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With Dix Park planning, Raleigh has a once-in-a-lifetime opportunity

Richard Hardison, left, and Christa Vick, right, play cornhole in front of the Downtown Raleigh skyline at the first Spring Fling at Dix Park in Raleigh, N.C. on Sunday, April 9, 2017.
Richard Hardison, left, and Christa Vick, right, play cornhole in front of the Downtown Raleigh skyline at the first Spring Fling at Dix Park in Raleigh, N.C. on Sunday, April 9, 2017.

Raleigh has a once-in-a-lifetime chance to develop what could be the city's equivalent to New York's Central Park. And Raleigh leaders want to make sure they get it right.

While the city is in the middle of a yearlong planning process, several ideas for the 308-acre Dorothea Dix Park are beginning to take shape. Some of those concepts — including a land bridge across Western Boulevard and what could be done with the park's 85 buildings — were unveiled by Michael Van Valkenburgh Associates, the firm overseeing the master plan process for the park, during a public presentation this month.

"It's just an unparalleled opportunity," said Sean Malone, CEO of Dix Park Conservancy, a nonprofit organization that supports the development and operation of the park. "The last time a city got to create a park like this, this kind of acreage in the heart of the city, was in the mid-19th century. And the next time a city is going to get to do this is never."

The park's neighbors

Despite being a short walk from downtown and N.C. State University, the park isn't easy to get to. Located off Western Boulevard, the site was home to Dorothea Dix psychiatric hospital and former orphanage. A challenge for landscape architects and planners is connecting the park to its neighbors and the people who will live, work and play there.

A land bridge across Western Boulevard has been proposed to connect Dix Park to Pullen Park in the northern part, while designers want to connect Dix to the state Farmers Market in the south, eventually connected by way of Walnut Creek to reach Lake Raleigh.

"The important thing about master planning is the details almost don't matter," said Matt Urbanski, principal in charge of design. "But the concept is absolutely critical."

Jennifer Hoverstad, a parks and recreation board member, takes a photograph with her daughter during a weekly guided tour of Dix Park in 2016. Travis Long

The land bridge across Western and integration into the Farmers Market are concepts that have to be agreed upon. But the where, when and how much it will cost can be left to be filled in later during the design process.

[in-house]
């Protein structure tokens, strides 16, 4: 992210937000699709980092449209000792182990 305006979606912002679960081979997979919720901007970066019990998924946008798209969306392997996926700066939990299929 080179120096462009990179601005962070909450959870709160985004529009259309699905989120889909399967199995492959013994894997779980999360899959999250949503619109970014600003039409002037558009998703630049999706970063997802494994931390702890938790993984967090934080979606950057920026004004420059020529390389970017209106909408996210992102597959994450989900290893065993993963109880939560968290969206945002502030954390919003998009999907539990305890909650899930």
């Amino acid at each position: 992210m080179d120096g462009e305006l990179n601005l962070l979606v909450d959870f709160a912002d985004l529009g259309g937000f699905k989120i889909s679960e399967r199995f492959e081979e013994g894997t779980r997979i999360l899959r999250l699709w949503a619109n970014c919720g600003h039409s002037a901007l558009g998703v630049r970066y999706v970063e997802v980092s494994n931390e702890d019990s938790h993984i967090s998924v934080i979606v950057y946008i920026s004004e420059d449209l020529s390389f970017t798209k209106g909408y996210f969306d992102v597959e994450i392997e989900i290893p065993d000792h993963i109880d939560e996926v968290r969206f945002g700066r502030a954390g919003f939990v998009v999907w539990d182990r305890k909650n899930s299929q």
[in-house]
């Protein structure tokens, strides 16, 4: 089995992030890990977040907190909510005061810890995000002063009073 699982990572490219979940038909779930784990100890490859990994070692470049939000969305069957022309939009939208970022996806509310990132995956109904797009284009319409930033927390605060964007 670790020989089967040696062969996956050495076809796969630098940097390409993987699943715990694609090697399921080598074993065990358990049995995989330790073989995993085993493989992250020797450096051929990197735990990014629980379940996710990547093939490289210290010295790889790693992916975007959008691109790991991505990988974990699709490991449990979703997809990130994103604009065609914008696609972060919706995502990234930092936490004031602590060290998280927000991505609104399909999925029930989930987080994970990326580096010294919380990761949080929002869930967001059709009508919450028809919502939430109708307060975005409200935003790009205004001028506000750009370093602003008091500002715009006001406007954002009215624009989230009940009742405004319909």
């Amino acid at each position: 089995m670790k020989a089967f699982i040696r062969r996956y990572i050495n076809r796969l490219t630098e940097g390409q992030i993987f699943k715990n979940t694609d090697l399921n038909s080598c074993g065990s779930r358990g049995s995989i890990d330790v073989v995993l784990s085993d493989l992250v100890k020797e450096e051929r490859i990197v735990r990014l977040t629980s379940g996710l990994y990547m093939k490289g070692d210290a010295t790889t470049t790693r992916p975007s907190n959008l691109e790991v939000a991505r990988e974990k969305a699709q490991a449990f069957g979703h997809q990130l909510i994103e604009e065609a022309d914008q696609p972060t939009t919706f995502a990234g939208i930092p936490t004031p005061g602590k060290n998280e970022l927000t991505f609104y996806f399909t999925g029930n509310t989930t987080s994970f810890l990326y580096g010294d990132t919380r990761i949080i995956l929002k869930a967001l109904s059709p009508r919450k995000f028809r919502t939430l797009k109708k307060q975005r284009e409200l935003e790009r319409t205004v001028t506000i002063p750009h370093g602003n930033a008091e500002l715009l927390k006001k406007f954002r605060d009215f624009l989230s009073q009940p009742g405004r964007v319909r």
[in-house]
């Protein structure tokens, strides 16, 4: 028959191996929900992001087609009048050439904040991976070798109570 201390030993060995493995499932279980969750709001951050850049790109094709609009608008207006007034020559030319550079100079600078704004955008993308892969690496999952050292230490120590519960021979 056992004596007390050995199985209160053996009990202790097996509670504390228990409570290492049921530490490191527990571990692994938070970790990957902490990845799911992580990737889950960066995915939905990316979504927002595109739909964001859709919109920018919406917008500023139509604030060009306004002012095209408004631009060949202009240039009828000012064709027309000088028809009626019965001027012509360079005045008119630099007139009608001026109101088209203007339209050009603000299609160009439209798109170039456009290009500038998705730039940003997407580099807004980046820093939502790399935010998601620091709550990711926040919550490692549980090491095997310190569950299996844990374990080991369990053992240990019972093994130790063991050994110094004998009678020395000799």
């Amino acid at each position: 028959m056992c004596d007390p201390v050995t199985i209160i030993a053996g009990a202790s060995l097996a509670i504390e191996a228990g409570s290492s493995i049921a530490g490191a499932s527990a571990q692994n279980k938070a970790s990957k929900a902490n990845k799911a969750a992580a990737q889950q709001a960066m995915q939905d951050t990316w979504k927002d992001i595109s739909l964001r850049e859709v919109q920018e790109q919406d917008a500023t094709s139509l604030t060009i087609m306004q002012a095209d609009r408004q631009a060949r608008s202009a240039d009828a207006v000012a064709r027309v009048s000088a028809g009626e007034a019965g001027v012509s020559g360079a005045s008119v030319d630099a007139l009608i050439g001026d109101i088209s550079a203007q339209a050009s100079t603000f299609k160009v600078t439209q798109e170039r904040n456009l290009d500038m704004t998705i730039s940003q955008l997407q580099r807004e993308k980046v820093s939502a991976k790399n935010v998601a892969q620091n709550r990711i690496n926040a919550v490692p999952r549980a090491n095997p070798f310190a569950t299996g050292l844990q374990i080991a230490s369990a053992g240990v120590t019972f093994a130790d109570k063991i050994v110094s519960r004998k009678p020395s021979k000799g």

"This park can only be as great if we have everyone in the community get involved," said Kate Pearce, a city senior planner working on the project. "We hope people come and share their ideas and talk about their concerns and really think big and bold about the future of Dix Park. We want them to be inspired. To learn a little bit about the site."

Playing in the park

Mary Humphrey and her boys, 12-year-old Joe and 9-year-old Michael, live in downtown Raleigh, well within walking or biking distance to Dix Park. They already use the big fields for flying kites, launching rockets and watching people fly remote-controlled airplanes.

"We are specially interested in the type of things they'll incorporate into Dix for kids," she said. "So we were just talking about a remote controlled racetrack for RC cars, and ice cream trucks, being a part of the park."

Through public input sessions and workshops, the design firm has begun to take some of the ideas for the park and figure out how they'd work in the space.

"It has to be something that can work in all seasons," Urbanski said. "It has to work for people of every age and development in their lives."

Some of the ideas that have come up include a "pollinator pavilion" that would feature flower gardens, picnic tables and educational opportunities; a modern plaza area with covered shelters; areas for food trucks and water features. Outdoor spaces for art, music and physical activities will also be essential.

What about those buildings?

Unique to the park are nearly 100 buildings with more than 1 million square feet of space.

But for a building to stay on the property it would have to be occupied and to purposely fit with the park. Some people may argue that aging and poorly maintained buildings will be a drain on a new park and should all be torn down. Others may say buildings should remain because of their historical significance, regardless of how much that's true.

The two-story dining halls on the property could be opened up, with the second-floor removed for covered basketball courts, similar to those at American Tobacco Campus in Durham, or for outdoor festivals and fairs. The Broughton Building, part of the state's department of health and human services campus, could be retrofitted for two- or three-bedroom apartments for seasonal or temporary housing for park stewards, gardeners or counselors.

Helen Beidler worked as a nurse at the hospital and at the state department of health and human services. The park's connection to mental health is an important one, she said, and the new space should "help feed the spirit" through a bond with nature.

"I've spent a lot of time on the campus over the years," she said. "I hope that some of the memories will be preserved. That you can still access those memories as you walk through the space. But I really look forward to it being recreational and a place where people can really recreate and have their spirits fed."

The park's buildings will be one of the major topics at the next large public workshop, planned for June.

Anna Johnson; 919-829-4807; @anna_m_johnson

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